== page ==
:: Federal Loans ::Quick Content Links
- What types of federal student loans are available?
- How do I apply for a federal student loan?
- How do I get my loan once my eligibility is confirmed?
- How much money can I borrow to help pay for my education?
- Additional borrowing tips
- If federal loans aren't enough, what about private loans?
What types of federal student loans are available?
A college education is an investment in your future. While it's best to use as much savings or free financial aid as possible, you may still need to borrow money to pay for your education. Fortunately, federal loans are available to help manage the cost. There are three types of federal loans:
- Direct subsidized loans are low-interest loans based on financial need. Interest is paid by the federal government while you're in school at least half-time, during the six-month grace period after graduation or if you drop to less than half-time enrollment, and during specified loan deferment periods. For loans made on/between July 1, 2012 and June 30, 2014, there is no subsidy during the grace period.
- Direct unsubsidized loans are low-interest loans not based on financial need. You're responsible for all interest accrued from the date the loan is disbursed. This includes the time you attend school, the grace period and any type of loan deferment.
- Direct PLUS loans are low-interest loans made to graduate and professional students, and to parents of dependent undergraduate students. PLUS loans aren't based on financial need. The borrower is responsible for all accrued interest.
Read our "Are You Looking for Money?" booklet PDF or contact your financial aid office for more information about federal loans.
How do I apply for a federal student loan?
To get a federal Stafford loan, you must attend an eligible school at least half-time and be a U.S. citizen or an eligible non-citizen. To apply for a federal student loan and other federal aid and grants, you must complete the Free Application for Federal Student Aid (FAFSA). You can get the details about the FAFSA by visiting our 'Applying for Aid' page.
How do I get my loan once my eligibility is confirmed?
If you're eligible for a federal loan, you'll receive a Master Promissory Note (MPN), which is a legal agreement of repayment. You may be eligible to receive multiple loans under one MPN for a maximum 10-year period and you may get your MPN in a paper or electronic format. After your loan is approved, the loan funds are sent to your school.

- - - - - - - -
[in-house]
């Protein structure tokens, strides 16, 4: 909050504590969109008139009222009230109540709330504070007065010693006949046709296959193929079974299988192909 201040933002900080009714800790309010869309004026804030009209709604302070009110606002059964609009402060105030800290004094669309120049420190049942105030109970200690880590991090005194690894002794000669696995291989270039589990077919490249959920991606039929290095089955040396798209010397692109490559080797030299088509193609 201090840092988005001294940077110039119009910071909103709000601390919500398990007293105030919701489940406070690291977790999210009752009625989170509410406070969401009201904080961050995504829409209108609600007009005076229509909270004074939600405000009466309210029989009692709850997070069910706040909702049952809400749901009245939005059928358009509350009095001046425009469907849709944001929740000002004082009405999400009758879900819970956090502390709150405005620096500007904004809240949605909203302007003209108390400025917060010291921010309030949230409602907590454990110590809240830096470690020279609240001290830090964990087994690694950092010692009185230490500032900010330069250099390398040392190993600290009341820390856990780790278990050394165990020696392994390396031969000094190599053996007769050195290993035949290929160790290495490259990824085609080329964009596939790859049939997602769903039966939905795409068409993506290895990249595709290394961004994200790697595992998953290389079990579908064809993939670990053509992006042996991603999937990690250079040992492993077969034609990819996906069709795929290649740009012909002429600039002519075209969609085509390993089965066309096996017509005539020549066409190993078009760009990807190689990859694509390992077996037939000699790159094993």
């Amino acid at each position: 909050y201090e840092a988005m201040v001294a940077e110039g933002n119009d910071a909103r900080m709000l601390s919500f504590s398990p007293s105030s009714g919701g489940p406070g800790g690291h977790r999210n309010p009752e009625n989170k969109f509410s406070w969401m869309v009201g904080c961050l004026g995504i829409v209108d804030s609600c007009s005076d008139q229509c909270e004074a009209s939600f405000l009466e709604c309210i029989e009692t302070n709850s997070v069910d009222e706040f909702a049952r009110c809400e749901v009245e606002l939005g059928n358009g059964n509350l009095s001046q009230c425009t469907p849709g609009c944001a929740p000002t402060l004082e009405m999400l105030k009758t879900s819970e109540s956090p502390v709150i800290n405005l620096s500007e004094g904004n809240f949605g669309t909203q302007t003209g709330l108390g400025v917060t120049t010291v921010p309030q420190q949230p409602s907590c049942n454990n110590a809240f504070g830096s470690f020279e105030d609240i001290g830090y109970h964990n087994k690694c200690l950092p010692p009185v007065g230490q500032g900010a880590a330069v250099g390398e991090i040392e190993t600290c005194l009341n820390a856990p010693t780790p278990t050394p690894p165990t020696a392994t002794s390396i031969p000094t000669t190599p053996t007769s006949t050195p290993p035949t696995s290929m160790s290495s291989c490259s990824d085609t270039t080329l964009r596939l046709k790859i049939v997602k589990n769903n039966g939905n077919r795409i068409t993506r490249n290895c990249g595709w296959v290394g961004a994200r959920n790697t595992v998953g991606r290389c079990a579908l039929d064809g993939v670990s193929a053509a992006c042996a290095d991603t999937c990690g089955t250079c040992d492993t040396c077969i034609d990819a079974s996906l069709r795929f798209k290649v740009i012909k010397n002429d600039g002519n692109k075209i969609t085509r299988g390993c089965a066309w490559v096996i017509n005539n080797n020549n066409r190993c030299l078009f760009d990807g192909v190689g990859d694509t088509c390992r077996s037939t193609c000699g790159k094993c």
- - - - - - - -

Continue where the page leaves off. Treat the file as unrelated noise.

How much money can I borrow to help pay for my education?
The amount you can borrow depends on several factors, including your level of financial need, other sources of aid, cost of attendance and the length of your school's academic year. More specific information can be found on the Federal Student Portal's Loan Limit Chart (external link).
Additional borrowing tips
- Complete the FAFSA as soon as you can after Jan. 1 each year.
- Exhaust all grant and scholarship options before considering a federal student loan.
- If you do borrow, exhaust all your federal student loan options before considering non-federal alternative or private loans, and avoid putting college expenses on a credit card.
- Borrow only what you need to pay school expenses.
- Notify the Department of Education about any changes in your address, school enrollment status or ability to repay.
- Know your rights and responsibilities as a borrower.
- Keep copies of all loan correspondence.
- Make your loan payments on time.
- Don’t be afraid to ask questions.
If federal loans aren’t enough, what about private loans?
Many lenders offer loans outside the federal loan program called "alternative" or "private" loans. These loans allow students or parents to borrow money to cover the gap between the cost of education and the amount of financial aid received in the form of grants, scholarships and federal student loans. Eligibility requirements, terms and conditions for these loans vary by lender.
Since "alternative" or "private" loans can have higher interest rates and may offer fewer flexible repayment options, borrowers should consider them only after they’ve exhausted all of their federal loan options. Learn more by downloading our publications about private loans.
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